HOW TO BECOME A REGISTERED NURSE IN CANADA(ONTARIO)
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Author Topic: HOW TO BECOME A REGISTERED NURSE IN CANADA(ONTARIO)  (Read 10999 times)
forjc123
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« on: February 18, 2008, 10:19:19 pm »

Hi,

Is anyone planning to migrate in Canada and practice as a registered nurse? What are the steps needed to do? Is it hard to practice as a nurse in Ontario specifically?

Please give your ideas.

Thanks.

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tgurl
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« Reply #1 on: February 19, 2008, 10:37:33 am »

ok two things first of all they do not accept RN's with a ADN and they have a very good site http://www.cno.org/. You can either call them or email them requesting the application package http://www.cno.org/for/intl_apps.htm that is the link for internationally educated applicants. I called them and asked they told me that they would evaluate my credits and then decide if I need to take extra classes to meet their requeriments. Anyway let me know if you need anything
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forjc123
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« Reply #2 on: February 22, 2008, 09:38:01 am »

tnx tgurl. anyways you mentioned about RN's with ADN, what do u mean by that? Also, did CNO already evaluated your credentials? Actually i have a pending skilled worker application in canada with 3 more years of waiting time, but i'm studying nursing as my second bachelor's degree and im expecting to graduate after 3 yrs. I dont know if it easy to practice as a nurse but im taking chances since nurses are everywhere so i can go everywhere after finishing it.

Pls advise.

tnx
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tgurl
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« Reply #3 on: February 22, 2008, 12:10:00 pm »

Sorry I didn't explain further. I'm from Florida and actually in the U.S. you can be a Registered Nurse by getting an Associate Degree in Nursing and of course taking the NCLEX (the certification test). The difference in Canada is that they won't accept RN's with that kind of degree you have to have a bachelors. As far as the evaluation I have not done it yet, but I did request the packet. They'll evaluate your credits regardless if you have a bachelor's or not. In my case I have half of a bachelor's (I had to stop b/c of financial reasons) so I took a cheaper option the ADN. Hopefully when they evaluate my credits I'll have enough to satisfy their requirements if not they'll have me take what they feel I'm missing. In Canada they have RPN's which is the equivalent of LPN's in the U.S. I believe that if you don't satisfy the RN requirement right the way you should be able to take the certification test for RPN's and have that while you finish the requirements for RN.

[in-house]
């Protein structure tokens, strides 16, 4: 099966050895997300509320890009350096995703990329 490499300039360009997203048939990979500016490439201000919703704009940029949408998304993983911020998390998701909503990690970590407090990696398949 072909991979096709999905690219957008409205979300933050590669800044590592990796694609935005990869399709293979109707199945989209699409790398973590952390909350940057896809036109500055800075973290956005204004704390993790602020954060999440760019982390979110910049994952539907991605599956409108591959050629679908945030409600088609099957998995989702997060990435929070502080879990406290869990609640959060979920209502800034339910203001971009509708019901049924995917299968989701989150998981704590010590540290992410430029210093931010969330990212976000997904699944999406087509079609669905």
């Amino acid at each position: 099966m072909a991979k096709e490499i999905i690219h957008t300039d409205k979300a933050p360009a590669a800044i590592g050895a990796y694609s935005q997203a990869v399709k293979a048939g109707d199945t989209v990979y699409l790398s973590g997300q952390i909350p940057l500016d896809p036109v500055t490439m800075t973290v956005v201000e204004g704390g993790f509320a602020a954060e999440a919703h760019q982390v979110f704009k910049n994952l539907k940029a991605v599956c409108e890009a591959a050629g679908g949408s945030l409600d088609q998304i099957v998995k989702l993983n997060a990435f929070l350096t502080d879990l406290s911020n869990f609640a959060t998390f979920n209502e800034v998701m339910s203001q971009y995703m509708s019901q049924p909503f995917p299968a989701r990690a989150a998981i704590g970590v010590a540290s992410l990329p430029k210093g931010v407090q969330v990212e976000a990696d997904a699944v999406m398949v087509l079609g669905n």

Now I have researched the job market as far as RN's there are plenty of jobs AND there are PNP options open in different provinces.
I hope this helps
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forjc123
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« Reply #4 on: February 23, 2008, 01:36:01 am »

hi,

tnx for your clarification, hope your plans will be in your advantage. just to inform you, im finishing a bachelors degree in nursing but its kinda weird coz im already in my late 20's and im studying full time.

pls keep in touch of any development in your plans.

til next time
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